However, despite the superficial pleasantness of the company, it was a notoriously badly operated business where treatment of employees was awful. In Tucson it was known as the “Rainbow Gulag.” The management was abusive, often withheld severance payments, and stiffed contractors. Sometimes as many as one third of the employees turned over in the course of a one year period. Much of this was the fault of Frank’s husband James Green, but she was the one who turned over control of the company to him and let him continue his horrible behavior almost unabated. No matter how much an artist wants to focus on comfortable fantasy worlds, they can cause a lot of harm if they neglect the real world.

5. Park Geun-Hye

This 65-year-old former president was not the first South Korean president to resign in disgrace, but the events surrounding her departure were unusually dramatic. Elected in 2013, in 2016 thirteen charges of corruption were levelled against her. So severe were they that it was put forward that the electronics giant Samsung alone was going to give her a $37 million bribe.

Despite a unanimous ruling of guilt by South Korea’s Constitutional Court, the president refused to relinquish power. What followed was one of the most determined nonviolent protests in modern history. With the president’s approval rating at about five percent, hundreds of thousands of average citizens marched and assembled in the city of Seoul for a demonstration that began in November 2016 and lasted until the disgraced president finally gave in and stepped down on March 10, 2017. On March 30, 2017, the previously legally immune ex-president was belatedly arrested to stand trial again. Rarely do democratically elected officials so stubbornly resist the clearly expressed will of the people.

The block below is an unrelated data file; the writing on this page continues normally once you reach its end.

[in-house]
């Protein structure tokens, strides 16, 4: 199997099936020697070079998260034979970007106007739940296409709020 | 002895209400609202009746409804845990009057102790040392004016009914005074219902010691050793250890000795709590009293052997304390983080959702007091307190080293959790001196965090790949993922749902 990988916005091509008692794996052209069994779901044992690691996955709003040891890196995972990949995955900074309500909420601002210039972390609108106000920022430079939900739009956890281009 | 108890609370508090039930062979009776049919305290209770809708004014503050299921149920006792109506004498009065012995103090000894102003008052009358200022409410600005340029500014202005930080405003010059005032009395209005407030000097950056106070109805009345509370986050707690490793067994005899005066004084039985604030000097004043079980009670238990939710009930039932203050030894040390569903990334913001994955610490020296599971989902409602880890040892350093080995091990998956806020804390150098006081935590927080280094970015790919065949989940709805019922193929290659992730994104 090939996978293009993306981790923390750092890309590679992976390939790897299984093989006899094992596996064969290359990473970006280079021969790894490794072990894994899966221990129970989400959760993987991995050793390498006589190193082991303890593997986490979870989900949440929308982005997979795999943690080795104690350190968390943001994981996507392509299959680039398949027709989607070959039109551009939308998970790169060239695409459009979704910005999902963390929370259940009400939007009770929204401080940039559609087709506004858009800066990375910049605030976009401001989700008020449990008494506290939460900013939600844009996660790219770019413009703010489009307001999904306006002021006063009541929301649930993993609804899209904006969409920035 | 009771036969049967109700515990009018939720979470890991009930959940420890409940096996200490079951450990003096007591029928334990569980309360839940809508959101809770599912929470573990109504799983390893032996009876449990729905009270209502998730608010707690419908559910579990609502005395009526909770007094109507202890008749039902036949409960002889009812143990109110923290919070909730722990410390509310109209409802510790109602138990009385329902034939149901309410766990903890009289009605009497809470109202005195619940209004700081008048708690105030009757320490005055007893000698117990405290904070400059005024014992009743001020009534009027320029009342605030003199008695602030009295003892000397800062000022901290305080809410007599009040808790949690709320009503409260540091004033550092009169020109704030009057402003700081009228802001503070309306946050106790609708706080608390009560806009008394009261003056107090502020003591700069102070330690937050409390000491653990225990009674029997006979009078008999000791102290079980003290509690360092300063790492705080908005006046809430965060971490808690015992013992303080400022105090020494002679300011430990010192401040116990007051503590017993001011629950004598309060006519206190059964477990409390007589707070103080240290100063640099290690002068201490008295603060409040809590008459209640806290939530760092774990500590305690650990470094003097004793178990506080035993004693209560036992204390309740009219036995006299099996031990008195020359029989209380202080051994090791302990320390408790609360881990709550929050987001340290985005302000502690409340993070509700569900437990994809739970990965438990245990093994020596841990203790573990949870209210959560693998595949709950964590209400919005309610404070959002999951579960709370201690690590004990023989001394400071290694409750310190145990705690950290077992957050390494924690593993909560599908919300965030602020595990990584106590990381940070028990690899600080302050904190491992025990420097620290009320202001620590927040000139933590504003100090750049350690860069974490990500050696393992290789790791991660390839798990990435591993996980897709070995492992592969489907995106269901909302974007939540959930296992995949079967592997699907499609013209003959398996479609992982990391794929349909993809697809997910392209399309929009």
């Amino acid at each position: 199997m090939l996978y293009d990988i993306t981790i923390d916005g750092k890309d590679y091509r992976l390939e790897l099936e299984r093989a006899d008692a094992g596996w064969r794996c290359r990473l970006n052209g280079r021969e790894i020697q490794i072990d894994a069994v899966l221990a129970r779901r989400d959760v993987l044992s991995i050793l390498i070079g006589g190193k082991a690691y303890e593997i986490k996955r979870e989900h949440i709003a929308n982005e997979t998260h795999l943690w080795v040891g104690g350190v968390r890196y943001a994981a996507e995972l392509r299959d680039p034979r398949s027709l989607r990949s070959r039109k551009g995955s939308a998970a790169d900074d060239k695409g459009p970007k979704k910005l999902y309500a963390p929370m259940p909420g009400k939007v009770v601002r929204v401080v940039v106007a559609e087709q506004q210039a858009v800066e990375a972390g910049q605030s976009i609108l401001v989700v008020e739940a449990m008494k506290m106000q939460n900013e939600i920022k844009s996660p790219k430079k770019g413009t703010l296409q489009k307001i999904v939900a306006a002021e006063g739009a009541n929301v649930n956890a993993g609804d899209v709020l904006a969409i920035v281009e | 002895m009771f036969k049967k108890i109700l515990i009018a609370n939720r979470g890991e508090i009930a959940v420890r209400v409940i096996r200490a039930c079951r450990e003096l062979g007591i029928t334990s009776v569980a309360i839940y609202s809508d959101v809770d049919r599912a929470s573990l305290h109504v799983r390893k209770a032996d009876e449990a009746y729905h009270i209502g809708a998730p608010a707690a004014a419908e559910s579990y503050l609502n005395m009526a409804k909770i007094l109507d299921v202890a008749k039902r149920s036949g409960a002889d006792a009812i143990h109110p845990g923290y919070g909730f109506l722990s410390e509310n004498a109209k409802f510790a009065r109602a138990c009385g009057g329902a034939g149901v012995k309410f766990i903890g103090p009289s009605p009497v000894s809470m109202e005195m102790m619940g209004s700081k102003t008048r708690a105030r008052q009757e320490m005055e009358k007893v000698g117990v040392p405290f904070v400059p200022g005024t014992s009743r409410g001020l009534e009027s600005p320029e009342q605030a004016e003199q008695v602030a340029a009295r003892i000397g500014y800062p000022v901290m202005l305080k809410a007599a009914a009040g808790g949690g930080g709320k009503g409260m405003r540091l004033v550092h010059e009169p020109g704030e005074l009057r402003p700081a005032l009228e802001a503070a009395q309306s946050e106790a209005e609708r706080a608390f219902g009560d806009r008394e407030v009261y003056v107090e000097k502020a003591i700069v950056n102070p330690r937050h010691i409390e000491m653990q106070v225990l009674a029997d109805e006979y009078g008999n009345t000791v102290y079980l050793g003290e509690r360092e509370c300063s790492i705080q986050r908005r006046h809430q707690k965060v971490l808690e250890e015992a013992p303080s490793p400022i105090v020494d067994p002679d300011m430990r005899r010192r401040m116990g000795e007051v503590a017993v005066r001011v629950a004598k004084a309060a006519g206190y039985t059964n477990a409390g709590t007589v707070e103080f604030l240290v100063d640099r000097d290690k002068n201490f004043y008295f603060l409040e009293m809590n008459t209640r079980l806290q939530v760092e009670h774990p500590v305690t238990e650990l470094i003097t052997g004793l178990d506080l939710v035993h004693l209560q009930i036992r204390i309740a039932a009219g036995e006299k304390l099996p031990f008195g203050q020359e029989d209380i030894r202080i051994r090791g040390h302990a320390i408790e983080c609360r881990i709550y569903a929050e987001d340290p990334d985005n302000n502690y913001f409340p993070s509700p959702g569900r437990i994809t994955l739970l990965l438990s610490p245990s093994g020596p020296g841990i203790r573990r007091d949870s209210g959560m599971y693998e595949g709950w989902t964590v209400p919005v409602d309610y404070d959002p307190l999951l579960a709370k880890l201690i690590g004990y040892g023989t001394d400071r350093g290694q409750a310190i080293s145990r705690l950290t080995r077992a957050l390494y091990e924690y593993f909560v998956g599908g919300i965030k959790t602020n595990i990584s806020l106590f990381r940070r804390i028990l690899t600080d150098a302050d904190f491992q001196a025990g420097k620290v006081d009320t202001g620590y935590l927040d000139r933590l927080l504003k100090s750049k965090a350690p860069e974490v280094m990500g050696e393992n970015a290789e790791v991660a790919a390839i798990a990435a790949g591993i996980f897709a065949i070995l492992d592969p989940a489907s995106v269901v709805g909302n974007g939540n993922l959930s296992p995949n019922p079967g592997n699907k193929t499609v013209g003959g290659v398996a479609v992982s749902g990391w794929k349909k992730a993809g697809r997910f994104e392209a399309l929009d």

4. Jasmin Rivera: Female Robin Hood

On December 28, 2011, this 30-year-old homeless Boston resident robbed a Citizens Bank near the Boston Opera House, then took a cab to return to a homeless shelter. When she cavalierly told her cab driver what she’d done, he initially didn’t believe her until she saw the police outside the bank. She ended up paying him about double his fare to be dropped off early, whereupon the very honest driver went to tell the police. When the police found her, Rivera had not attempted to stash the money or spent it on a relative extravagance. She was handing the money out to whichever children happened by at Ramsey Park.

Despite doing something that might seem at first like one of the most generous things someone can do with stolen money, after Rivera’s arrest it was quickly determined that she was not mentally well. No doubt that was exacerbated by the fact she’d been homeless for twelve years. Her theft did so little good for anyone that even the cab driver she’d generously tipped ended up losing the fare because it was seized into evidence.

3. Carry Nation